Shimon Attie is a visual artist making evocative work using photographs, video installations, new media, and works on paper. Concerned with questions of memory, place, and identity, Shimon Attie gives visual form to both personal and collective memories by introducing histories of marginalized and forgotten communities into the physical landscape of the present.
By Dimitris Lempesis
Photo: Kunstkraftwerk Leipzig Archive
Shimon Attie in his solo exhibition “Stateless” explores issues of flight, loss and belonging at a time when many immigrants are seeking refuge in Europe and are at risk of being banned from other parts of the Western world. The exhibition raises questions of shared responsibility and solidarity in a climate where the German government has been much criticised by detractors at home, but also abroad, for their taking in more than one million Syrian refugees. The installation “Stateless” tackles the experience of Syrian refugees who have fled their war-torn country and undertaken a life-threatening journey to Europe. More broadly, this work addresses the reality that human existence is subjected to the uncontrollable forces of life and death. The artist dedicated his initial film to “… the millions of individuals fleeing the wars in Syria and elsewhere, individuals who have gambled their futures by making the dangerous journeys to Europe in hopes of finding new lives. Seven of these individuals appear in this piece”. The video installation has been specially configured consists of a panoramic screen suspended in the former boiler room of Kunstkraftwerk Leipzig, a reconverted power station. The filmed sequences unfold as a series of slow-moving tableaux in which a group of young Syrian refugees act a metaphorical tale based on their individual experience of exile and flight. Engrossed in a game of roulette, the protagonists appear physically present but mentally absent: their deadpan expressions, slow movements and silence contrast with the brutality of their fate. No word is spoken and the ominous soundtrack oscillates between impressions of stormy seas and the pounding of an anxious heart, between the ricocheting of the roulette ball and the gripping of nails onto the tablemat. In addition to the video installation, the exhibition also includes photographs from Attie’s earlier projects “Facts on the Ground” (2013-14) that delves into the physical, political and psychological landscapes of Israel and Palestine, where the brokering of the two-state solution is still to be brokered and “The Writing on The Wall” (1991-92) that evokes the daily life of the less affluent part of Berlin’s Jewish community, those originating from Russia and Poland in the Scheunenviertel neighbourhood in East Berlin. The Nazis revoked their nationality in 1938, one of the alienating measures suffered by these communities, before they became persecuted, deported and eventually murdered in mass.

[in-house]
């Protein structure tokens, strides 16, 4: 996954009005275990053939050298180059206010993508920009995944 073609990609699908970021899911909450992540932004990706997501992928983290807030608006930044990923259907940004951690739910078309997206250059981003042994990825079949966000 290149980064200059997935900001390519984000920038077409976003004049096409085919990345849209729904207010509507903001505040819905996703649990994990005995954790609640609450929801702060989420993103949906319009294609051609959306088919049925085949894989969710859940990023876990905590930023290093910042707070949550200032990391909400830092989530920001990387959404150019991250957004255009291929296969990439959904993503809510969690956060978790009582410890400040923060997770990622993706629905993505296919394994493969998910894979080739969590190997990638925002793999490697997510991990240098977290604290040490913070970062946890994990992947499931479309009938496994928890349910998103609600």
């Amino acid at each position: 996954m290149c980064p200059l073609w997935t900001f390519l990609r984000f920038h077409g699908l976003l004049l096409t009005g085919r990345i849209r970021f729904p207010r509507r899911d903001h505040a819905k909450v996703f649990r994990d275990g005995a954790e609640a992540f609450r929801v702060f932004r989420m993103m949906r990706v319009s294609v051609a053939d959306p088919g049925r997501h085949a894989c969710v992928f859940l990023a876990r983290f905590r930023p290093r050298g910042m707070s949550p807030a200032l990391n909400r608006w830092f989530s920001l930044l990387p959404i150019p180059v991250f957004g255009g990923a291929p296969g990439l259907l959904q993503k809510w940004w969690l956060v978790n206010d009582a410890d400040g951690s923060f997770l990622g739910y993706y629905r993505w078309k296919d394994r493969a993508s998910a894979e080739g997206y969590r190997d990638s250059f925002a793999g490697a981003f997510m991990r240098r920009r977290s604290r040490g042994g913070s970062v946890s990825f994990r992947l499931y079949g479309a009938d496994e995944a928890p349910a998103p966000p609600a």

Info: Curator: Stéphanie Delcroix, Kunstkraftwerk Leipzig, Saalfelder Straße 8 b, Leipzig, Duration: 1/7-13/8/17, Days & Hours: Tue-Sun 10:00-18:00, www.kunstkraftwerk-leipzig.com